You should become very familiar with Sun's Java Web site. They have one of the best Web sites designed for developers that I've found. You'll find programming tips, tutorials, resources, bug lists, and news about Java and its upcoming releases. Their site also has links to other sites dedicated to Java.

If you have little or no Java experience, you should probably look into taking a class or two. A class will introduce you to the basics of Java, and the instructor will be able to help you with concepts you're having difficulty with.

The standard Java HTML documentation was itself generated using JavaDoc. All team members should be familiar with JavaDoc and its contents. It's an excellent resource and can increase your productivity. JavaDoc for each version of Java is available on Sun's Java Web site along with the Java Development Kit (JDK).

To keep up with the new Internet technologies that are continually changing, you need to become an avid reader. There are many excellent books that are fit for beginning developers all the way up to Java experts.

Here are a few to get you started:

  • Eckel, B. Thinking in Java
  • Horstmann, C., and Cornell, G. Core Java 2, Volume 1
  • Horstmann, C., and Cornell, G. Core Java 2, Volume 2: Advanced Features
  • Flanagan, D. Java in a Nutshell: A Desktop Quick Reference
  • Eckstein, R., Loy, M., and Wood, D. Java Swing
  • Chan, P., and Lee, R. The Java Developer's Almanac 2000

Sun's Java Certification
Becoming Java certified not only helps build your rŽsumŽ, but will also most likely improve your Java skills. Unless you have a tremendous amount of Java knowledge already, studying for the certification exam will strengthen your existing skills and teach you a few things you didn't already know.

Certification exams can be intimidating to some. Even if you don't plan on taking the test, reading a certification study guide can be a worthwhile exercise. The guides cover the basic Java language features you'll use on all Java projects.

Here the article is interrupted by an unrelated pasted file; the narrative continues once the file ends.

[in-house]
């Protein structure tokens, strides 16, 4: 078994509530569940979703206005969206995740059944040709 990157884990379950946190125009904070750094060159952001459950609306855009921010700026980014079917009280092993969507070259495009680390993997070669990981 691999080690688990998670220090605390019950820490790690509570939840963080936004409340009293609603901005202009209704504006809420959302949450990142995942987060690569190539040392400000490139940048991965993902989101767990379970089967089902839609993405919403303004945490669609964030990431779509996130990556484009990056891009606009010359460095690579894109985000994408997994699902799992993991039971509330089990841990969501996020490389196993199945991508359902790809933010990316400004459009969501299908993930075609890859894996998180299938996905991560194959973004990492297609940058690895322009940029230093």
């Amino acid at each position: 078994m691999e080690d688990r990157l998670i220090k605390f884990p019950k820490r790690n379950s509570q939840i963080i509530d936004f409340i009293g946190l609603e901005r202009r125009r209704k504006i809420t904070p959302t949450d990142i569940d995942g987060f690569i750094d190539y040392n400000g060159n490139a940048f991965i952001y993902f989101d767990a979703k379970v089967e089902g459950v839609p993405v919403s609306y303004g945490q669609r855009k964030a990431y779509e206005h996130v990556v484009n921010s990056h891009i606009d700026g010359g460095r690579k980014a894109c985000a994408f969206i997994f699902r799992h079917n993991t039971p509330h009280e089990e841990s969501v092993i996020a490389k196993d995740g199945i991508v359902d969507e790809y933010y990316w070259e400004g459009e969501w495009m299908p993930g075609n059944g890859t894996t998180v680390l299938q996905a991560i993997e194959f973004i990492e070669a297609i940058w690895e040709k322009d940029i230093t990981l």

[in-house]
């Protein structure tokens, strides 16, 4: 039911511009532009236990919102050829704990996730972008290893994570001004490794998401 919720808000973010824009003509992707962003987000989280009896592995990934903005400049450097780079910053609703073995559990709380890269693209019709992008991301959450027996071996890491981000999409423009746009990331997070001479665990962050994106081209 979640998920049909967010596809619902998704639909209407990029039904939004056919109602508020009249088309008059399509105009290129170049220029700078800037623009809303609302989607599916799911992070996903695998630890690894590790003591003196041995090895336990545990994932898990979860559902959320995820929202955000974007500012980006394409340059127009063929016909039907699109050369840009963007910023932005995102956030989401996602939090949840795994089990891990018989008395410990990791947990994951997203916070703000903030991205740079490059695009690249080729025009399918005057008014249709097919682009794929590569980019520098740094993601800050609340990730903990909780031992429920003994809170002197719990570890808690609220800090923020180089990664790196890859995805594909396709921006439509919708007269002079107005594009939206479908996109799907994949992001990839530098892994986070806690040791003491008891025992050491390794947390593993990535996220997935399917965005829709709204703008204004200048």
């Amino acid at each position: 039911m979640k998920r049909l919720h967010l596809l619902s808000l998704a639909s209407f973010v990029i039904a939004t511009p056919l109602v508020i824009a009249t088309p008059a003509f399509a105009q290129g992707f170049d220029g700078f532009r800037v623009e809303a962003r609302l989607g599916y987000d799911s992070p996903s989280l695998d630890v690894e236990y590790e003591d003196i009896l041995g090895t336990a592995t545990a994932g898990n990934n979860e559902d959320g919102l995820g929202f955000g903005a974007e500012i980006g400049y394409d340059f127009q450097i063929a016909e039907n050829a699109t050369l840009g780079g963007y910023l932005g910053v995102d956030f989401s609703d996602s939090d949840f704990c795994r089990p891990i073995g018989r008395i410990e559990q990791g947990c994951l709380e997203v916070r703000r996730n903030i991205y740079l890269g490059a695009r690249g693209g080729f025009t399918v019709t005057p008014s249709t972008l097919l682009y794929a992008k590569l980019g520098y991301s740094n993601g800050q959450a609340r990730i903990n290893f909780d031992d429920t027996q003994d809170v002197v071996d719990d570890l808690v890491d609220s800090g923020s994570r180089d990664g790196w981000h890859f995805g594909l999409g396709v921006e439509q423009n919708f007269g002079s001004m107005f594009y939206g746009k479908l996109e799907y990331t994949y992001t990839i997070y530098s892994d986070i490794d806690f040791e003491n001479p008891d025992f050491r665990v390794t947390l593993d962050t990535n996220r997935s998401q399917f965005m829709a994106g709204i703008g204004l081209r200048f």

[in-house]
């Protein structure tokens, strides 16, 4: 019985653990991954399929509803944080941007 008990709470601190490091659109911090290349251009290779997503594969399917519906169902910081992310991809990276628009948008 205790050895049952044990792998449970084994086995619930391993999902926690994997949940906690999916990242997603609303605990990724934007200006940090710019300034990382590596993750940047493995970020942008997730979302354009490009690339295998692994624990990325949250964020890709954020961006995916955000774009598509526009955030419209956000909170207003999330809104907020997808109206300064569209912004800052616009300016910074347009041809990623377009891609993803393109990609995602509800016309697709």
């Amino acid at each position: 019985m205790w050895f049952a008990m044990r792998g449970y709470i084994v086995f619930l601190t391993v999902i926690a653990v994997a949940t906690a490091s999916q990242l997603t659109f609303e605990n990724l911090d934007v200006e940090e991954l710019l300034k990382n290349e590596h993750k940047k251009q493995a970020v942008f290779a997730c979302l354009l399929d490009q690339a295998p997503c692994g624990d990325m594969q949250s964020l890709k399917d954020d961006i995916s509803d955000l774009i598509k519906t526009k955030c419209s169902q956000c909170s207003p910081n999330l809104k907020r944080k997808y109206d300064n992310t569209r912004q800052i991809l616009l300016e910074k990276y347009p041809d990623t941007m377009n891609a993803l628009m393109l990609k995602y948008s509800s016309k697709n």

Here are a few of the popular Java certification study guides:

  • Roberts, R., Heller, P., and Ernest, M. The Complete Java 2 Certification Study Guide
  • Mughal, K.A., and Rasmussen, R.W. A Programmer's Guide to Java Certification
  • Brogden, B. Java 2 Exam Prep
  • Brogden, B. Java 2 Exam Cram

Information about taking the official Sun Java certification test can be found on Sun's Java Web site.

Every project needs a good plan. Hopefully, we've covered some ideas that can help you create that plan. I believe the most important ideas covered in this paper are getting your PowerBuilder developers trained in Java, adding experienced Java developers to your project, and understanding the differences and similarities between PowerBuilder and Java. t

More Stories By Robert Breidecker

Robert Breidecker, a senior consultant for Ferguson Consulting in St. Louis, Missouri, has over 10 years of experience working in the IT industry. A Powersoft certified PowerBuilder associate, he's also a Sun certified Java programmer for the Java 2 Platform.